Women entrepreneurs are a fast-rising segment within the United States and globally. Buoyed by pioneering role models, fearless millennials and innovative funding opportunities, women are taking their rightful place in entrepreneurial leadership.A look at the key trends in entrepreneurship in multiple studies points to the impact women have on Main Street.
According to the 2016 Kauffman Index of Startup Activity, women fueled an overall growth in the rate of new entrepreneurs in the United States, which saw an increase from 310 out of 100,000 adults in 2015 to 330 out of 100,000 last year.
According to the Kauffman Foundation’s analysis, women now make up 40 percent of all entrepreneurs in the United States, the highest such rate in 20 years. That trend is reflected globally, where the rate of women entrepreneurship rose by 16 percent in 2016, compared to 5 percent growth among men, according to the Global Entrepreneurship Monitor.
What’s behind the meteoric rise of the female entrepreneur?
The Role of Role Models
Increasingly, women have more successful and visible role models who have paved the way in starting their businesses. As successful women increasingly tell their stories, budding female entrepreneurs see more examples of how to create a path to success. Women entrepreneurs are also demonstrating their business acumen and it is paying off. The 2016 BNP Paribas Global Entrepreneur Report reveals that companies led by women entrepreneurs had 13 percent higher revenue than male-helmed companies.
The Rise of the Millennipreneur
The report also shows that millennials are more apt to start their own companies than baby boomers. Of those surveyed, 75 percent of millennial women expect to see an increase in profits. These younger women are more ambitious and more willing to lead larger groups of employees than their older counterparts.
Women entrepreneurs are finding success in three particular sectors: retail, professional services (such as consulting, accounting, and law) and fashion.
Economic Impact of Women-Owned Businesses
According to the U.S. Women’s Chamber of Commerce, women own 9.9 million companies in the United States, comprising 35.8 percent of all businesses. These businesses generate $1.4 trillion in annual revenue. Yet the chamber also notes that this figure represents just 4.2 percent of all U.S. business revenue.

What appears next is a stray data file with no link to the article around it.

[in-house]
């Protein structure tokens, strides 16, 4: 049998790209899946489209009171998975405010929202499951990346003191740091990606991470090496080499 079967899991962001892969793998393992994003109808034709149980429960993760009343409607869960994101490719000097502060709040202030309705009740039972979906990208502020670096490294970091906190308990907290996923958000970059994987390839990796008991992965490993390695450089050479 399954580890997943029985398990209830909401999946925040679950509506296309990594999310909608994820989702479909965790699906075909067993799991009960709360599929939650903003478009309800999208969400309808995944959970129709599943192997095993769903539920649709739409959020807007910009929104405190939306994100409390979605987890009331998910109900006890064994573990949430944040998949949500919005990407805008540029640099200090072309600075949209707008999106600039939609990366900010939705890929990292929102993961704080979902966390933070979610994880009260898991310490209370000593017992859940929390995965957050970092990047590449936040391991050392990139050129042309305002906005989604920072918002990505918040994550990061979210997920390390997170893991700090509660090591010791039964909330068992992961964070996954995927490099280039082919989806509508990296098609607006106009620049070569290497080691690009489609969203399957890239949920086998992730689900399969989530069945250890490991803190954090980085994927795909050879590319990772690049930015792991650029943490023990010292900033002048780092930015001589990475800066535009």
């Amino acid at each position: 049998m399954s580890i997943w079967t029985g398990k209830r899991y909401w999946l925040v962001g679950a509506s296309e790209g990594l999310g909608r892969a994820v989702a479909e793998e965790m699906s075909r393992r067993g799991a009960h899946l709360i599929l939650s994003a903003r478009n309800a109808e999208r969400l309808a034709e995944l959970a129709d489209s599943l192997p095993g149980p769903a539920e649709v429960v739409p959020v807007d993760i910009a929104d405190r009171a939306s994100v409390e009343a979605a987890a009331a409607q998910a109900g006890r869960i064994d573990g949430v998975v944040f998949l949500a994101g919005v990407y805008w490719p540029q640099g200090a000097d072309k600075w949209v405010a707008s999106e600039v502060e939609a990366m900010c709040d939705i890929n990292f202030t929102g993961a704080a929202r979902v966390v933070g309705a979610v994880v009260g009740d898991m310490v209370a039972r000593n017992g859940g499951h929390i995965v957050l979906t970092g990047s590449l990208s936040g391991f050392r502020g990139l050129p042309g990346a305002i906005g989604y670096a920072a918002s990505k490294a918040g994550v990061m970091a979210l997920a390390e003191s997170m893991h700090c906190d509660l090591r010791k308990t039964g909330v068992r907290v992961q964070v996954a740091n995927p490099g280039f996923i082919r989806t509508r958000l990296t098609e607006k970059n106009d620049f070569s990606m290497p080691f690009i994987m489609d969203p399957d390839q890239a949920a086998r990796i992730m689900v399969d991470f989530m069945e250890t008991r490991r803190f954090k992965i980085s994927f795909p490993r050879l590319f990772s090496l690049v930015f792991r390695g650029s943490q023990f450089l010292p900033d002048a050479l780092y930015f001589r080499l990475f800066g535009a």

The organization refers to this gap as an “opportunity cost.” Seventy percent of women-owned businesses earn less than $25,000 annually and only 10 percent have paid employees.
To combat this issue, the advocacy group calls for easier access to capital sources via the U.S. Small Business Administration and private lenders. The group also encourages more access to markets such as government contracts, corporate supply chain opportunities, and international markets.
Funding continues to be an issue for women entrepreneurs, who find it increasingly difficult to access capital. At Benetrends, we provide an alternative to business loans for women.
Benetrends pioneered the use of 401(k) and IRA funding models. Under the Benetrends system, entrepreneurs structure their companies as C corporations. Funds from an existing retirement account are then converted to working capital that can be accessed with few barriers and in a matter of weeks.
Women can benefit from this solution, perhaps even leveraging just a portion of their 401(k)s while also taking advantage of favorable female-leaning small business lending opportunities from the SBA.
With some creative thinking and the help of the professional consultants at Benetrends, you can achieve your entrepreneurial dreams. To take the first step, simply schedule a consultation today.